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How Often Should I Flush My Water Heater?

Whether you’re a new homeowner and you’ve purchased your first home or you’ve been in your house for years, it never hurts to have a refresher in caring for your home. All homes, new or old, require maintenance to keep all the systems running smoothly, from your appliances to your water system.

What is the purpose of a water heater tank?

While it takes a whole system of plumbing parts to provide water throughout your home, the water heater is one of the essential parts of your plumbing. If you like taking hot showers, using your dishwasher, or washing a load of laundry in hot water, then regular maintenance on your water tank is crucial.

There are two types of water heaters: gas and electric. There are a lot of parts in these machines, including:

Tank: The inside shell of a water heater is a heavy metal tank with a water-protective liner. It holds around 40-60 gallons of hot water at approximately 50 to 100 pounds per square inch (PSI), within the pressure range of a typical residential water system. The outside of the tank is covered in an insulating material such as polyurethane foam. On the exterior of that is a decorated outer shell (and possibly an additional insulating blanket).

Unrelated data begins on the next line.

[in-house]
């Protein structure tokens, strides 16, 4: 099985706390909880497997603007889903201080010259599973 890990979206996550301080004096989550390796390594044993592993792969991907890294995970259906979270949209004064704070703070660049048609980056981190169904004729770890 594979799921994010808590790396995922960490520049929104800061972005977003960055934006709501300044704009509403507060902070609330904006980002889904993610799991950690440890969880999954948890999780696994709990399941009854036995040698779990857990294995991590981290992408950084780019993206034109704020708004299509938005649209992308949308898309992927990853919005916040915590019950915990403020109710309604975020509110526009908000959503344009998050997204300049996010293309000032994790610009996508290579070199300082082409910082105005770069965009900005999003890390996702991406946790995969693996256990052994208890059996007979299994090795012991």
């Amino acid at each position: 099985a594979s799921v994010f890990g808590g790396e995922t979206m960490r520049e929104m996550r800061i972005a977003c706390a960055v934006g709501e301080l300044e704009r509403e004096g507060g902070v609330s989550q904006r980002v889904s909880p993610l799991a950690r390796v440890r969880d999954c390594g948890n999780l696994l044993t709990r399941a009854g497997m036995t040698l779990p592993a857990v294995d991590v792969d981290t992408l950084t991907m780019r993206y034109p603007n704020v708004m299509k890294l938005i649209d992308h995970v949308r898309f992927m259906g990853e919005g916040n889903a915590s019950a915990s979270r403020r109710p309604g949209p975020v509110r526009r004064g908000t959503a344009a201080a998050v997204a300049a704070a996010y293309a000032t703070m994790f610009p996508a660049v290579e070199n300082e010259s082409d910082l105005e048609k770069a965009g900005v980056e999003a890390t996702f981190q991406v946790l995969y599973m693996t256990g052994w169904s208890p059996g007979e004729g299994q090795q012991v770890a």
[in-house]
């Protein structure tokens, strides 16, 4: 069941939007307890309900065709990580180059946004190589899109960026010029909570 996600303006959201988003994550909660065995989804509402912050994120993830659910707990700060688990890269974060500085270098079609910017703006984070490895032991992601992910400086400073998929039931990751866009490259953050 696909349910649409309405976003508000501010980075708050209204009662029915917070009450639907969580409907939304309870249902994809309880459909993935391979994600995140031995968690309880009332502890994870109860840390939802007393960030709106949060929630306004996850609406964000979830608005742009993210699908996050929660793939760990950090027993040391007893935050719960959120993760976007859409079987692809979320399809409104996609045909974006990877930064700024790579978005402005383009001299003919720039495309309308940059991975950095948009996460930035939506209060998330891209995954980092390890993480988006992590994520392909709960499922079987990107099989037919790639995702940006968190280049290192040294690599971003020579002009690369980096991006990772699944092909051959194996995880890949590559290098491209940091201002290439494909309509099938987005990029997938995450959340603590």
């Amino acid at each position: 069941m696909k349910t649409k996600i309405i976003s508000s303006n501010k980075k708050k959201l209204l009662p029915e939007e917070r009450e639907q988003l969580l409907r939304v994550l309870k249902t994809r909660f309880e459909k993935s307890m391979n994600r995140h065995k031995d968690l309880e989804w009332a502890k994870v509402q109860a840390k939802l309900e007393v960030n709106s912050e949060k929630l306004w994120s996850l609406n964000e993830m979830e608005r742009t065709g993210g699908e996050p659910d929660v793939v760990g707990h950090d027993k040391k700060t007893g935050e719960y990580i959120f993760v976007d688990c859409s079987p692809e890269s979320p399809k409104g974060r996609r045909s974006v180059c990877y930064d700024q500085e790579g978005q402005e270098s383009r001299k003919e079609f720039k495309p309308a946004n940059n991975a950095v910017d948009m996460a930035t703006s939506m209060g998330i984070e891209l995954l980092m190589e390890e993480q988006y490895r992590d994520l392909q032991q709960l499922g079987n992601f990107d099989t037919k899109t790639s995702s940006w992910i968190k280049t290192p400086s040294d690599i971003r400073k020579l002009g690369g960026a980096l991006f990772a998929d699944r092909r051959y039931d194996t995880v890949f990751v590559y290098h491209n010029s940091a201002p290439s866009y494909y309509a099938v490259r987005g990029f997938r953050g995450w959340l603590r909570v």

Dip Tube: Water enters the water heater through the dip tube at the top of the tank and goes down to the bottom, where it is heated.

Shut-off Valve: This does what you probably already know: It stops water from flowing into the heater. It’s usually a separate component outside the unit.